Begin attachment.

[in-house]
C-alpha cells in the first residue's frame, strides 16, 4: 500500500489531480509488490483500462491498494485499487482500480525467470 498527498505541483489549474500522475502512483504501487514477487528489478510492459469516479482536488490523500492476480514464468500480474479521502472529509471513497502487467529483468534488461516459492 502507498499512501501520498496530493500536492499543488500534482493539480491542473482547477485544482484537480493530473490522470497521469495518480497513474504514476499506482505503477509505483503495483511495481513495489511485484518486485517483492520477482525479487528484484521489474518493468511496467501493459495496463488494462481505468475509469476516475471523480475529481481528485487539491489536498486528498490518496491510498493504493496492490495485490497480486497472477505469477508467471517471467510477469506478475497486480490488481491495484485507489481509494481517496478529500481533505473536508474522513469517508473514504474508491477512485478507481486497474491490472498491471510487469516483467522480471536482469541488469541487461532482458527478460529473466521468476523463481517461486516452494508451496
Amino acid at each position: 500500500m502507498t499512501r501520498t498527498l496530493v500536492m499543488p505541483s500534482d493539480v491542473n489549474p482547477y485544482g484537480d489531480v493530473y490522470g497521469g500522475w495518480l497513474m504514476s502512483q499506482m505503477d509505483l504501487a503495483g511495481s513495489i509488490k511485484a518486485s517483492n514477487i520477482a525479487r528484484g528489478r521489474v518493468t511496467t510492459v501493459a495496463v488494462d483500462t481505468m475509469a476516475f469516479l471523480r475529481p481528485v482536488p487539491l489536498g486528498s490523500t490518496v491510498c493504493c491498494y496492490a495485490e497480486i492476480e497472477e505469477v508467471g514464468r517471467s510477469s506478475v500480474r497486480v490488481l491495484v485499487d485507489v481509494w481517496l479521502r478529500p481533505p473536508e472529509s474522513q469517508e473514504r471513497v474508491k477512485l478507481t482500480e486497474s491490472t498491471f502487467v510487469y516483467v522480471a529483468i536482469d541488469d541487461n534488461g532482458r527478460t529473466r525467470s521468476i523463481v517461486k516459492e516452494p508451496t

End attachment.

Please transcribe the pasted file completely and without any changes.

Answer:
[in-house]
C-alpha cells in the first residue's frame, strides 16, 4: 500500500489531480509488490483500462491498494485499487482500480525467470 498527498505541483489549474500522475502512483504501487514477487528489478510492459469516479482536488490523500492476480514464468500480474479521502472529509471513497502487467529483468534488461516459492 502507498499512501501520498496530493500536492499543488500534482493539480491542473482547477485544482484537480493530473490522470497521469495518480497513474504514476499506482505503477509505483503495483511495481513495489511485484518486485517483492520477482525479487528484484521489474518493468511496467501493459495496463488494462481505468475509469476516475471523480475529481481528485487539491489536498486528498490518496491510498493504493496492490495485490497480486497472477505469477508467471517471467510477469506478475497486480490488481491495484485507489481509494481517496478529500481533505473536508474522513469517508473514504474508491477512485478507481486497474491490472498491471510487469516483467522480471536482469541488469541487461532482458527478460529473466521468476523463481517461486516452494508451496
Amino acid at each position: 500500500m502507498t499512501r501520498t498527498l496530493v500536492m499543488p505541483s500534482d493539480v491542473n489549474p482547477y485544482g484537480d489531480v493530473y490522470g497521469g500522475w495518480l497513474m504514476s502512483q499506482m505503477d509505483l504501487a503495483g511495481s513495489i509488490k511485484a518486485s517483492n514477487i520477482a525479487r528484484g528489478r521489474v518493468t511496467t510492459v501493459a495496463v488494462d483500462t481505468m475509469a476516475f469516479l471523480r475529481p481528485v482536488p487539491l489536498g486528498s490523500t490518496v491510498c493504493c491498494y496492490a495485490e497480486i492476480e497472477e505469477v508467471g514464468r517471467s510477469s506478475v500480474r497486480v490488481l491495484v485499487d485507489v481509494w481517496l479521502r478529500p481533505p473536508e472529509s474522513q469517508e473514504r471513497v474508491k477512485l478507481t482500480e486497474s491490472t498491471f502487467v510487469y516483467v522480471a529483468i536482469d541488469d541487461n534488461g532482458r527478460t529473466r525467470s521468476i523463481v517461486k516459492e516452494p508451496t